Gov. Quinn is demanding big changes in legislation to expand gambling in Illinois.
An already interesting legislative session scheduled to begin next week in Springfield got a lot more interesting Monday when Gov. Pat Quinn announced his opposition to a massive gambling expansion bill passed earlier this year by state legislators.
"I will not sign SB 744 as it is currently proposed," said Quinn. "... I can only support a smaller, more moderate expansion that prevents corruption and provides adequate revenue for education."
Quinn's "smaller, more moderate" version of the legislation, however, represents a dramatic rewrite of the legislation that could threaten the grand bargain hashed out by legislators. In other words, Quinn's proposed changes could bring the whole thing tumbling down.
The legislation authorizing the gambling expansion in Illinois is a big deal to the legislators and gambling advocates who pushed it through the General Assembly. Indeed, the kid-glove treatment the bill has received is reflected by the refusal of Senate President John Cullerton to send the bill to Quinn for action while he talked with the governor's office.
He decided instead to hold the bill, preventing Quinn from either signing or vetoing it. Cullerton and other legislators now will have to see if they can find common ground with the governor.
But it won't be easy because Quinn is opposed to allowing slot machines at race tracks, a component of the legislation that won key support from backers of the horse race industry. If they don't get what they want from the legislation, why should they or race-friendly legislators accept any changes?
Quinn also is turning the enforcement component on its head, insisting that the Illinois Gaming Board "must have ultimate oversight authority over all casinos, including Chicago." Legislators' decision to exclude the gaming commission from its traditional duties was one of the more curious decisions they made. It almost invites corruption in an industry frequently targeted by organized crime, particularly in the Chicago area.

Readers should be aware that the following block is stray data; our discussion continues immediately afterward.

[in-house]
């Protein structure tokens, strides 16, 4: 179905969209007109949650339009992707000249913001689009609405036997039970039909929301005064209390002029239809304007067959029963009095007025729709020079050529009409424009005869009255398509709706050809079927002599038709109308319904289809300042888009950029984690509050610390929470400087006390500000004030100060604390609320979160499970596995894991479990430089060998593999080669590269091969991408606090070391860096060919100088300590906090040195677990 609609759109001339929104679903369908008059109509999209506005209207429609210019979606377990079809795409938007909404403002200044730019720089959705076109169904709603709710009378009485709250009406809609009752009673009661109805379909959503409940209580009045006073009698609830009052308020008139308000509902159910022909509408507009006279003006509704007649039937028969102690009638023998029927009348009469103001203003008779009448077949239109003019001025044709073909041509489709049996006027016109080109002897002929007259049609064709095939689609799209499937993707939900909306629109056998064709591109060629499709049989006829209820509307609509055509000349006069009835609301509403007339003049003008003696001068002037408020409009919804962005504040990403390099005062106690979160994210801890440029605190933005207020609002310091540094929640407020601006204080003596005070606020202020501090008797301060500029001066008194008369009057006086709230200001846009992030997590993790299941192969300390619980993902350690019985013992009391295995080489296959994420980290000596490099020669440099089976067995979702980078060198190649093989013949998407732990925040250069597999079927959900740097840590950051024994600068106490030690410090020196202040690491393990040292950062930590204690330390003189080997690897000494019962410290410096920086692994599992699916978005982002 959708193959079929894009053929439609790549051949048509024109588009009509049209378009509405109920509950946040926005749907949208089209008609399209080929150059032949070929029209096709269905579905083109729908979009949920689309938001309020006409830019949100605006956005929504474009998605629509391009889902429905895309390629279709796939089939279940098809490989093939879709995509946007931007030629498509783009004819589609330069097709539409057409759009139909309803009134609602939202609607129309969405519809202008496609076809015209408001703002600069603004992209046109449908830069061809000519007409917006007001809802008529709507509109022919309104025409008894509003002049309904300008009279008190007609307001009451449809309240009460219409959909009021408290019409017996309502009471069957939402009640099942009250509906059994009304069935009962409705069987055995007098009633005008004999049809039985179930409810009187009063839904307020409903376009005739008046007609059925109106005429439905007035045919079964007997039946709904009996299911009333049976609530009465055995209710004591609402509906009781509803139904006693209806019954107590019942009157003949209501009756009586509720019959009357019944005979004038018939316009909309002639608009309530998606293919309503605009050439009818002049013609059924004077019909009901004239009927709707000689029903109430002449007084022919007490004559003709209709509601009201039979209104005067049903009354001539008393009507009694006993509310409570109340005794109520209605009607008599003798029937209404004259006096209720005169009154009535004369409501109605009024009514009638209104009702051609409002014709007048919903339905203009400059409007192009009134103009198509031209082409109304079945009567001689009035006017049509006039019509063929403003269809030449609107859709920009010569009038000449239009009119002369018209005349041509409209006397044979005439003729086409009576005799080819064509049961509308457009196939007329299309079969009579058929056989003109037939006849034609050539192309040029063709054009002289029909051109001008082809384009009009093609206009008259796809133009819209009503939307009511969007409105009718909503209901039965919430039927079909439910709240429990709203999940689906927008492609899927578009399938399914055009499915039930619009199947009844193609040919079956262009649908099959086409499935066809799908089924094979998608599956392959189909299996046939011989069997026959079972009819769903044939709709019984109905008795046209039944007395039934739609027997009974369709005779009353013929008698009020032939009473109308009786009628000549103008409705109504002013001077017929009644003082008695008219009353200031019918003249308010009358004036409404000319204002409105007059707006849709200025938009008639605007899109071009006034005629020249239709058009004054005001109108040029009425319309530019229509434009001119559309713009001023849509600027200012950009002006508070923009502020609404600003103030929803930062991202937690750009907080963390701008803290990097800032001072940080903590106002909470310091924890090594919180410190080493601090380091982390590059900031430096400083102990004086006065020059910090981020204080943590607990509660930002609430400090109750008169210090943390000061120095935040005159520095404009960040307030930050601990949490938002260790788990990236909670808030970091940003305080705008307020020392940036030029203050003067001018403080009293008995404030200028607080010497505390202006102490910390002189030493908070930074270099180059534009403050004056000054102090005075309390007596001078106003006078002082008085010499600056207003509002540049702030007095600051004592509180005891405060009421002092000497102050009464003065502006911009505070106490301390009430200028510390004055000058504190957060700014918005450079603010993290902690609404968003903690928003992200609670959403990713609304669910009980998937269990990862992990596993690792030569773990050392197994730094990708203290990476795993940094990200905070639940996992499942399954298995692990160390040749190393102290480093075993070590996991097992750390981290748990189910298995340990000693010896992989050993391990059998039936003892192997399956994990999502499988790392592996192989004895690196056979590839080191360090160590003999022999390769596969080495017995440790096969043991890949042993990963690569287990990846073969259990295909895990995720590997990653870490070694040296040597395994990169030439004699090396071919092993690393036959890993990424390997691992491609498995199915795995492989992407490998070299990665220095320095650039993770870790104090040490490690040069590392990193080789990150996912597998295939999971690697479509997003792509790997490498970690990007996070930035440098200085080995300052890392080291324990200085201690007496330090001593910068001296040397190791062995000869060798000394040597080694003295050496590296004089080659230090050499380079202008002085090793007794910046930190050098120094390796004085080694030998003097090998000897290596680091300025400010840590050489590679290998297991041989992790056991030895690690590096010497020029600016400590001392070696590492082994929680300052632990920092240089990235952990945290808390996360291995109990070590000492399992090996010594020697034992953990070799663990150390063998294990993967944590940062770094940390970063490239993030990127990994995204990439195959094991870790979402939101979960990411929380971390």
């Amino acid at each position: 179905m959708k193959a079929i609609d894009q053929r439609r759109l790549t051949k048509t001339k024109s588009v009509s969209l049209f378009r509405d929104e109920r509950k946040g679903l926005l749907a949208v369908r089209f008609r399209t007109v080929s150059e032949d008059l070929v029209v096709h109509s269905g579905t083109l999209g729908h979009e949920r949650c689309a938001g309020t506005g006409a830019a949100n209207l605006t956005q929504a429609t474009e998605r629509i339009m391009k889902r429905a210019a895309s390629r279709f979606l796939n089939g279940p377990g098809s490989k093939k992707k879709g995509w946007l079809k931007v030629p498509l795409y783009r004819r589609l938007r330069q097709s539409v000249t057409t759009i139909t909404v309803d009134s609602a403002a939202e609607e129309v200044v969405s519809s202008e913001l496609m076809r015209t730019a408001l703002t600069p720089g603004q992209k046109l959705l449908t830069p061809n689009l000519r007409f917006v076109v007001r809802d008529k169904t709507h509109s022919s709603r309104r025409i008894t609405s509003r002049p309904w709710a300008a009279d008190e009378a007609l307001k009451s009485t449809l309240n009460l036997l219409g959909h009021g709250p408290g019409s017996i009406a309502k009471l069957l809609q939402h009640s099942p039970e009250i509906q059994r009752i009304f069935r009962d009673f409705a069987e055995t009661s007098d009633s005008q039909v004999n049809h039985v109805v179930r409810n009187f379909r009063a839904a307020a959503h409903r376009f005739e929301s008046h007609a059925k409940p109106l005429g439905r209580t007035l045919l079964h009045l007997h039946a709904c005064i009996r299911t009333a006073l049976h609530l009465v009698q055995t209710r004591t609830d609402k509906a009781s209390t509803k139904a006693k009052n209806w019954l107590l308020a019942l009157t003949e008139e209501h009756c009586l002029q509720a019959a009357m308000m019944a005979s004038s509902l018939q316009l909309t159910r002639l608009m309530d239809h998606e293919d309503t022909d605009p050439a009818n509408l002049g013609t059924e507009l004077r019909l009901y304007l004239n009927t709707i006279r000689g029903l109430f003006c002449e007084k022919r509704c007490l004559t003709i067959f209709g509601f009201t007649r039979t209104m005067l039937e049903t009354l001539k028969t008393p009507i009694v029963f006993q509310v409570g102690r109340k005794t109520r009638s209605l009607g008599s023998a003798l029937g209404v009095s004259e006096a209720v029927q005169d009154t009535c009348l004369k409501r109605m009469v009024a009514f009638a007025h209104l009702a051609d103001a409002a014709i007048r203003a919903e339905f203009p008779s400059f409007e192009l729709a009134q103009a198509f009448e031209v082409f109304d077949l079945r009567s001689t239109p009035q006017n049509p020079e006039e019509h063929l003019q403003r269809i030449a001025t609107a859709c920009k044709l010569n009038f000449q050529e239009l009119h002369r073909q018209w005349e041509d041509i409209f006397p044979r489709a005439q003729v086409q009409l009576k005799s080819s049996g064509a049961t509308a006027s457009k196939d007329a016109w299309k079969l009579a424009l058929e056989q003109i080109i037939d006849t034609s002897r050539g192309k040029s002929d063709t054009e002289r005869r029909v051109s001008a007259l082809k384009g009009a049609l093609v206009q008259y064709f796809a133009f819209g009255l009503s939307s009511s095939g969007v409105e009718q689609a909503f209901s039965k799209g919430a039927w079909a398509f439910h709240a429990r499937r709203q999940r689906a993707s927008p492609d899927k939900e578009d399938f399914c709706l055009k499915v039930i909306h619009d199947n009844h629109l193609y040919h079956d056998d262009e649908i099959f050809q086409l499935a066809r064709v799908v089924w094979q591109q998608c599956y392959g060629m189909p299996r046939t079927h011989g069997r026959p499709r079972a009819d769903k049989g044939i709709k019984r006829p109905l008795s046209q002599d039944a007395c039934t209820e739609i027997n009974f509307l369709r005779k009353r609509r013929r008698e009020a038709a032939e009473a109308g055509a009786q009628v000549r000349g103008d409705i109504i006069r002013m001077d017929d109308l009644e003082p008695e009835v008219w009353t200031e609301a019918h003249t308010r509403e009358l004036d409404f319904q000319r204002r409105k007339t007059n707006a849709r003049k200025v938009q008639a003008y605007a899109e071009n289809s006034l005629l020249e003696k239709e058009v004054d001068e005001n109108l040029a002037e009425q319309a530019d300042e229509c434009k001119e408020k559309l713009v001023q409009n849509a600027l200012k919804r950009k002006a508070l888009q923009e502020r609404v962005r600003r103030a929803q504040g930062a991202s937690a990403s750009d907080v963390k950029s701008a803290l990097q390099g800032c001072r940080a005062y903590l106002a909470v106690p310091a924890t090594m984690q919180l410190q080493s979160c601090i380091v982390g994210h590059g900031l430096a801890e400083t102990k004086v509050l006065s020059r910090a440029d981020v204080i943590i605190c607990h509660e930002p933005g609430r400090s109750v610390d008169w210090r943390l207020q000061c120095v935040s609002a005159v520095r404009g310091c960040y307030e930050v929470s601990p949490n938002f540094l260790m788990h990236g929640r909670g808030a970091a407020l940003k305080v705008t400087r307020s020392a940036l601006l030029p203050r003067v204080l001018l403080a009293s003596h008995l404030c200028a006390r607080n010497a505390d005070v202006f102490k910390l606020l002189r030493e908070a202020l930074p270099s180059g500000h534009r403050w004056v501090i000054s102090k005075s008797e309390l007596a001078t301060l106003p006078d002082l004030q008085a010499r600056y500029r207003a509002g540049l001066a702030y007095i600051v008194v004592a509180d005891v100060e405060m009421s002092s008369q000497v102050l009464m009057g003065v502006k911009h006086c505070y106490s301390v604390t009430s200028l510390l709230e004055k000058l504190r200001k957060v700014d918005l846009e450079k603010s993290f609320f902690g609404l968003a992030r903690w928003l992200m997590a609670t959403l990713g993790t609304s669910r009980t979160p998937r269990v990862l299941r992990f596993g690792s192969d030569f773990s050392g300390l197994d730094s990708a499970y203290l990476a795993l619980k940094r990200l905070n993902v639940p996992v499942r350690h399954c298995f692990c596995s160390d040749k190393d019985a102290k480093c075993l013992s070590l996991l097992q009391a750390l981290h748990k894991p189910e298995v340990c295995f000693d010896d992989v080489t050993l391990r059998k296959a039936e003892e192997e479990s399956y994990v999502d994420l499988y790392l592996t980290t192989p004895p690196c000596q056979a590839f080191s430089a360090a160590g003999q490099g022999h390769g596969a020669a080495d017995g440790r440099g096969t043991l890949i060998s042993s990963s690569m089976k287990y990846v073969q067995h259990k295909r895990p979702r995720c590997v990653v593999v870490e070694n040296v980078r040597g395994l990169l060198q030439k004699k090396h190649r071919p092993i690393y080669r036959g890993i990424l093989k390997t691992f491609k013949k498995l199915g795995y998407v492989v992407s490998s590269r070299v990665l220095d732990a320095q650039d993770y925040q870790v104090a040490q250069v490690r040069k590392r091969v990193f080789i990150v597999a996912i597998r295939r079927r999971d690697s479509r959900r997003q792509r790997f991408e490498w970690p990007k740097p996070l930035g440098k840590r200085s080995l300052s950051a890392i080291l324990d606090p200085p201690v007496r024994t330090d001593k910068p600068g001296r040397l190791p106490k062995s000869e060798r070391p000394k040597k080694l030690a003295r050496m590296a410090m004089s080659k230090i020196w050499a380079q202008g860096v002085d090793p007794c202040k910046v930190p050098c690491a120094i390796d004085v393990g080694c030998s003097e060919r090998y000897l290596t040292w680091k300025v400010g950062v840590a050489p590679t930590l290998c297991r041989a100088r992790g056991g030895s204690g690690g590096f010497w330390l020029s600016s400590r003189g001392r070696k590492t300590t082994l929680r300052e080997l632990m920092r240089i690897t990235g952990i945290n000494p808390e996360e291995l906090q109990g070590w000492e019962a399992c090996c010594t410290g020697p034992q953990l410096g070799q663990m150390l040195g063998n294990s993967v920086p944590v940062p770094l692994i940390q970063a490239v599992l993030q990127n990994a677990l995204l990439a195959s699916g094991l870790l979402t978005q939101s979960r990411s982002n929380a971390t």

The proposed Danville casino did pass muster with Quinn. It's one of five new casinos he said he can support. The others are in Rockford, Chicago, southern Cook County and Lake County. But it's fewer than gambling expansion advocates wanted.
"This reduces new facilities in the six county Chicagoland area from nine to three and outside the Chicagoland area from five to two," according to a statement from Quinn's office.
Quinn also listed formal objections to gambling at O'Hare and Midway airports, casino gambling at the Illinois State fair and automatic issuing of licenses for video gambling.
One of his sharpest attacks on legislators and the gambling industry is his proposal to ban campaign contributions by gaming licensees and casino managers. This will enrage members of the Illinois House and Senate who are used to wallowing in large donations from the gambling industry. It's equally likely to enrage the gambling industry because it would eliminate their most effective means of influencing legislative decisions.
There have been almost annual battles in Springfield to expand gambling in Illinois ever since the original casino legislation was passed in the early 1990s.
Existing casinos, of course, want no expansion that would cut into their business. They routinely battled gambling expansionists to a standstill until this year when casino gambling advocates and the horse race industry put together enough votes to pass the Christmas tree bill that Quinn characterized as too "top heavy" to sign.
Quinn's decision does not come as a huge surprise. He's been hinting for weeks that he wants dramatic changes in the legislation.
Maybe he really wants the changes. Maybe he wants to bring down the whole bill by demanding enough changes to shred the gambling tapestry legislators wove. Either way, plans to expand gambling in Illinois have taken a dramatic turn for the worse with Quinn's announcement.